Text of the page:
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IPFS is a public, decentralized, p2p file system.

It is content-addressable, meaning a filename is just a hash of its content. Thereby, identical content is never duplicated, and the authenticity of the content at a certain name or address can easily be verified by hashing it again after downloading it from the p2p network.

We use IPFS to store Kredits data, like contributor profiles and contribution details. Check out these two documents for example:

(Or you could fetch the same ones from a different node: contributor example, contribution example)

Kosmos IPFS setup

We run a few IPFS nodes, which are linked together to effectively form a cluster, in which kredits data can be accessed very quickly. This is how we mirror our data in a fast and reliable way:

  • Due to all kredits data being public by design, instead of setting up a private cluster, our IPFS nodes simply run a program which listens to new IPFS hashes being published by the smart contracts on the Ethereum blockchain. Whenever they see a new document being published, they automatically pin it locally (meaning it is downloaded and marked to be saved indefinitely on that node).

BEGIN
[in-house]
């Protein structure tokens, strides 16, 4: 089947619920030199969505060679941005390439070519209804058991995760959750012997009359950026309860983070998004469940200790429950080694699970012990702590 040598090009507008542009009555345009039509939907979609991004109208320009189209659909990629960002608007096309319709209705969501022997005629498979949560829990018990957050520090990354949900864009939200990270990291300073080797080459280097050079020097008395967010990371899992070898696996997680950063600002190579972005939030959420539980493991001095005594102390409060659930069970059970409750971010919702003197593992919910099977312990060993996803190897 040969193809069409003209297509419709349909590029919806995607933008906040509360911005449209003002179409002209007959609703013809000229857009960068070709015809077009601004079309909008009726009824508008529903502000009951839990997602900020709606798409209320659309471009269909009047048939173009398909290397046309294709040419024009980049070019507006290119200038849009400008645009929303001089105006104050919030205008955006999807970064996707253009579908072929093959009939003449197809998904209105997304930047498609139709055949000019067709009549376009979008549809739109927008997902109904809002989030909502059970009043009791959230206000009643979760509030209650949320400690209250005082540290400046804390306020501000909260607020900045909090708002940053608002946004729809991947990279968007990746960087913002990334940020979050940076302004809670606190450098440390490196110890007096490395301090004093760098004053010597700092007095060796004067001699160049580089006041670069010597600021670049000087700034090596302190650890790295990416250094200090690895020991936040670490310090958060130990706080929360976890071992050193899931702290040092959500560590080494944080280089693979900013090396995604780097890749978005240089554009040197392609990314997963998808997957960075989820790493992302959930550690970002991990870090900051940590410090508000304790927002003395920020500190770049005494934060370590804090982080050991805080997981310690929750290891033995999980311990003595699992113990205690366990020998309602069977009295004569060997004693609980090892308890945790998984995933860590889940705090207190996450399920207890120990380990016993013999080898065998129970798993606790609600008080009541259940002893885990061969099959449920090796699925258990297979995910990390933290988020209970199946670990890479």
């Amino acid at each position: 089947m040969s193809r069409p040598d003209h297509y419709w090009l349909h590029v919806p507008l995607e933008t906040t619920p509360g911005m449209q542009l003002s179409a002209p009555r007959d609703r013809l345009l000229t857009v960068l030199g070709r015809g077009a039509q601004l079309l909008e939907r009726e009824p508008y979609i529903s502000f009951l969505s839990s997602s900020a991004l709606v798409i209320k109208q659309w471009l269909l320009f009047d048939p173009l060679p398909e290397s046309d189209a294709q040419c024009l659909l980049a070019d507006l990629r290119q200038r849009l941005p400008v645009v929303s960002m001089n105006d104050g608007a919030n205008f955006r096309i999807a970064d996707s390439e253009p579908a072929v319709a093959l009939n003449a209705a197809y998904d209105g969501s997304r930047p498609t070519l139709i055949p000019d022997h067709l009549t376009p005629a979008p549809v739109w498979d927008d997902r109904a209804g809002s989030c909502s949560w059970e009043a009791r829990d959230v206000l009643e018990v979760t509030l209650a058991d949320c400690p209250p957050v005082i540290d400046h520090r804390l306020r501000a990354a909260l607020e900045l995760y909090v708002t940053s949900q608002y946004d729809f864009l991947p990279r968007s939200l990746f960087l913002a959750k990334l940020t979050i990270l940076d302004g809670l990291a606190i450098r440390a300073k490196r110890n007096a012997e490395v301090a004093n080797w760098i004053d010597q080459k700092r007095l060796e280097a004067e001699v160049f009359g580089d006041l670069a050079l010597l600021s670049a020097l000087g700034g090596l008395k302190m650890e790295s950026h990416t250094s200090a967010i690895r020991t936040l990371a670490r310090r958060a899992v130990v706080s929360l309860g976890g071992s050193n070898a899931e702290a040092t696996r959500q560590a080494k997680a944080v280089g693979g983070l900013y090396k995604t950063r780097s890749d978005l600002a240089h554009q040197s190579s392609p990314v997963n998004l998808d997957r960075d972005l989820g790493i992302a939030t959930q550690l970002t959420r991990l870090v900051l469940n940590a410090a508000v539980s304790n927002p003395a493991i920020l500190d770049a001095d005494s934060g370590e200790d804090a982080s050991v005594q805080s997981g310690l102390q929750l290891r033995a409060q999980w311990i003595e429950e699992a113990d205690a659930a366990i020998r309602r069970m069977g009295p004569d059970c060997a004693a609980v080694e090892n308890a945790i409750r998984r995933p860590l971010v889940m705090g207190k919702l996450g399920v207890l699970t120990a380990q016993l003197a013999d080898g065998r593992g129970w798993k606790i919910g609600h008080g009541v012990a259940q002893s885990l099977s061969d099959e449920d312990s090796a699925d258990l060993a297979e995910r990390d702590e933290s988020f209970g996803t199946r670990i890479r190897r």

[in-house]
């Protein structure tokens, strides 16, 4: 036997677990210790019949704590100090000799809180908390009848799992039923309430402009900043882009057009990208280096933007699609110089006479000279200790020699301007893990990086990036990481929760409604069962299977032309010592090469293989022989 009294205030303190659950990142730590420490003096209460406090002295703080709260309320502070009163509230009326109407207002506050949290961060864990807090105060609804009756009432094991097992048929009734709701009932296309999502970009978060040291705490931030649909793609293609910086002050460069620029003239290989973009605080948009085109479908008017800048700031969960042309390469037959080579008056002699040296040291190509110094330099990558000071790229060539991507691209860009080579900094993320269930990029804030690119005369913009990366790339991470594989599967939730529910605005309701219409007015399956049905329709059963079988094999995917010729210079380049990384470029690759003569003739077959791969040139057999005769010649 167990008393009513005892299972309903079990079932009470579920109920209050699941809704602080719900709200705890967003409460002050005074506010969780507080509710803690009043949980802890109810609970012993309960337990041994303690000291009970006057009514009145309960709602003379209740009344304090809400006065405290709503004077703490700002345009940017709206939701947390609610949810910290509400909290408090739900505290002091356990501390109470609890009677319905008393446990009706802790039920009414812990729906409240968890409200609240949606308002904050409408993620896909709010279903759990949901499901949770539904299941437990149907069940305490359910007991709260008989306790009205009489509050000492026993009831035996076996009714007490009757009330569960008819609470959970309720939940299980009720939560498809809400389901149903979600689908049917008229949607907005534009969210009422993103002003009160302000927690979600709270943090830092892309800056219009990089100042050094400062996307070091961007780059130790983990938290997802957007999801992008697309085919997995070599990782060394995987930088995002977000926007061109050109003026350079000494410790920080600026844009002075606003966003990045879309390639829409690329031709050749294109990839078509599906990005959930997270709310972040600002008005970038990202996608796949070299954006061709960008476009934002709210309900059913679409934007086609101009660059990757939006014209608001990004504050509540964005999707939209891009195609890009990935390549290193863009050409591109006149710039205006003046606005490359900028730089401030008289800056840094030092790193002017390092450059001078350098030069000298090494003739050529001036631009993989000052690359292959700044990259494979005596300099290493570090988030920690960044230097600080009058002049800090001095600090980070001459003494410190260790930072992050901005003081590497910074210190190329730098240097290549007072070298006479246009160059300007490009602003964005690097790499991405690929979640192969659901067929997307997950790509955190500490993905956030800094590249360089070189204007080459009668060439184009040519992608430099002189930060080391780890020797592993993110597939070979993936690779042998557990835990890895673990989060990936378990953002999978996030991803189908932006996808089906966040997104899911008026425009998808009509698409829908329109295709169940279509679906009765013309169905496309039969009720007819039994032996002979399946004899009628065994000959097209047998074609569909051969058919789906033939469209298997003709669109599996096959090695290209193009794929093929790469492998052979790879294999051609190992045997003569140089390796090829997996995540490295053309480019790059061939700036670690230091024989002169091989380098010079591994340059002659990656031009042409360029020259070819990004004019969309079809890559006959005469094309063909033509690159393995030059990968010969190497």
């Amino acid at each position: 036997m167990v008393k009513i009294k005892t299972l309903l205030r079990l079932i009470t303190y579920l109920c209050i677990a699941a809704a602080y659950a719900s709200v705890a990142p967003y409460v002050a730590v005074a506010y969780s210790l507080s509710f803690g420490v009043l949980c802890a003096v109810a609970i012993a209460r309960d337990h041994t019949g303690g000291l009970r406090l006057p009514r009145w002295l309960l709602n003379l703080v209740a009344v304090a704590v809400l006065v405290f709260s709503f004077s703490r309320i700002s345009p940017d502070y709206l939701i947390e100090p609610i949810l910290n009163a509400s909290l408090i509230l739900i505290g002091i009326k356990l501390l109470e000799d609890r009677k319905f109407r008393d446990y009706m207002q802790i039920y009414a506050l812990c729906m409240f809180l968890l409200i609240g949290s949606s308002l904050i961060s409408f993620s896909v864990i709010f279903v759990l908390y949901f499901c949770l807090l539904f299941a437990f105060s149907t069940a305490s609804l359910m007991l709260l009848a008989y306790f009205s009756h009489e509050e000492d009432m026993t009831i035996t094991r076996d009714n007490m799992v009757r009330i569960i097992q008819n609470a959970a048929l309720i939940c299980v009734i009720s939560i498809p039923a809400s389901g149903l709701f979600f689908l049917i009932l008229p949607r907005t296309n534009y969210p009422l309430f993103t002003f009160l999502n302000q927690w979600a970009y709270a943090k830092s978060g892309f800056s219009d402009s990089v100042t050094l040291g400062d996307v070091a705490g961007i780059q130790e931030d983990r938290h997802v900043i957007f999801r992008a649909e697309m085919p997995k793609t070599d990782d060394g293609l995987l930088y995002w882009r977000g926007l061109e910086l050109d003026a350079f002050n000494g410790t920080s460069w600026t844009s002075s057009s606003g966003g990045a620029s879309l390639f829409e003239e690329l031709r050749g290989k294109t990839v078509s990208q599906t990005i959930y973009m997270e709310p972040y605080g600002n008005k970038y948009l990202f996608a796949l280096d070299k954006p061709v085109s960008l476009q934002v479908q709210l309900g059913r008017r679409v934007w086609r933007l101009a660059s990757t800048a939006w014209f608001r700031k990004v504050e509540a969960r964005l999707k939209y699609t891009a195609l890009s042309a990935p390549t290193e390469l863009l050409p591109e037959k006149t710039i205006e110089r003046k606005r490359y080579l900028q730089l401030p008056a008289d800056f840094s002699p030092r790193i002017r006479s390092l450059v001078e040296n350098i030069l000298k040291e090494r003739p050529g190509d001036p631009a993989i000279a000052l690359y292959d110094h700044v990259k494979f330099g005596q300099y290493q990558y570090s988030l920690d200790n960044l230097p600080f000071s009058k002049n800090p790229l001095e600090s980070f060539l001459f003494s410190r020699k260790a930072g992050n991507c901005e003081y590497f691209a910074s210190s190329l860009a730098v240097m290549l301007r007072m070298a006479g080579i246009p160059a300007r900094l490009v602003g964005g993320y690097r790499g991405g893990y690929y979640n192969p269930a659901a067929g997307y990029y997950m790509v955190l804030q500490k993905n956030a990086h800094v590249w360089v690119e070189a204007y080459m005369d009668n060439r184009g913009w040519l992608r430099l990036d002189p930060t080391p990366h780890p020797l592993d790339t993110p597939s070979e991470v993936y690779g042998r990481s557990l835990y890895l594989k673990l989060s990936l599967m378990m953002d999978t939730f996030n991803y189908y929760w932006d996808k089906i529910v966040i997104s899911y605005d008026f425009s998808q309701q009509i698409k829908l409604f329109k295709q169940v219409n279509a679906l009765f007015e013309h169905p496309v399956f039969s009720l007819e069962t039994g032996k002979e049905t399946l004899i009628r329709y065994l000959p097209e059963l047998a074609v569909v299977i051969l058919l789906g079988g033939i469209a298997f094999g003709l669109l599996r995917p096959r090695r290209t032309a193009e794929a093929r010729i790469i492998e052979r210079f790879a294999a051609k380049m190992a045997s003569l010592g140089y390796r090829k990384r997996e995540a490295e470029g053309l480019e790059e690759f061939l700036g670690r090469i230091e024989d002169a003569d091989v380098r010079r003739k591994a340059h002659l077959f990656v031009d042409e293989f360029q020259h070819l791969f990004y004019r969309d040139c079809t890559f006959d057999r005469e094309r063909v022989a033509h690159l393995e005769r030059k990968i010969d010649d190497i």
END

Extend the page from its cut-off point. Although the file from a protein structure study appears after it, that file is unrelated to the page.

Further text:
• Our smaller nodes only connect to a few other p2p nodes in order to save memory and CPU resources. However, they are connected to at least one other Kosmos node at all times.
  • Our largest node, which is also running the public gateway at, is connected to a few hundred other IPFS nodes, so that anyone else can access kredits data reasonably fast.
  • Some developers and users also run the Kredits IPFS Pinner on their own machines. They may run it once every now and then to simply back up the data, or they may also run it on an always-on server of theirs, in order to mirror all kredits data live.

Peering with Kosmos IPFS nodes

As a user of Kredits, or someone who wants to support our project by mirroring the data on your node, we recommend that you configure your node to peer with one of our nodes. This means your node will automatically connect to ours, and it will try to keep that p2p connection alive from then on.


In the official reference client, go-ipfs, Peering is supported since version 0.6.0. The relevant configuration section is Peering.Peers.

List of current peers

    "ID": "QmZ4Lpzhz8bafbTYvEMMCmrbrMM4JfyHDR23WbCSAd9bo7",
    "Addrs": ["/dns4/"]
    "ID": "QmbqZCZ2RzVr4r1UEdFak6ra76kHxtGmfV9r3e1Ev6Tj5D",
    "Addrs": ["/dns4/"]
    "ID": "QmRw21aC3TroRVdZhrE2Qh4W6PBA67kbE8p3fNfsVcfW8D",
    "Addrs": ["/dns4/"]

CLI command for applying the peer config

ipfs config --json Peering.Peers '[{ "ID": "QmbqZCZ2RzVr4r1UEdFak6ra76kHxtGmfV9r3e1Ev6Tj5D", "Addrs": ["/dns4/"] }]'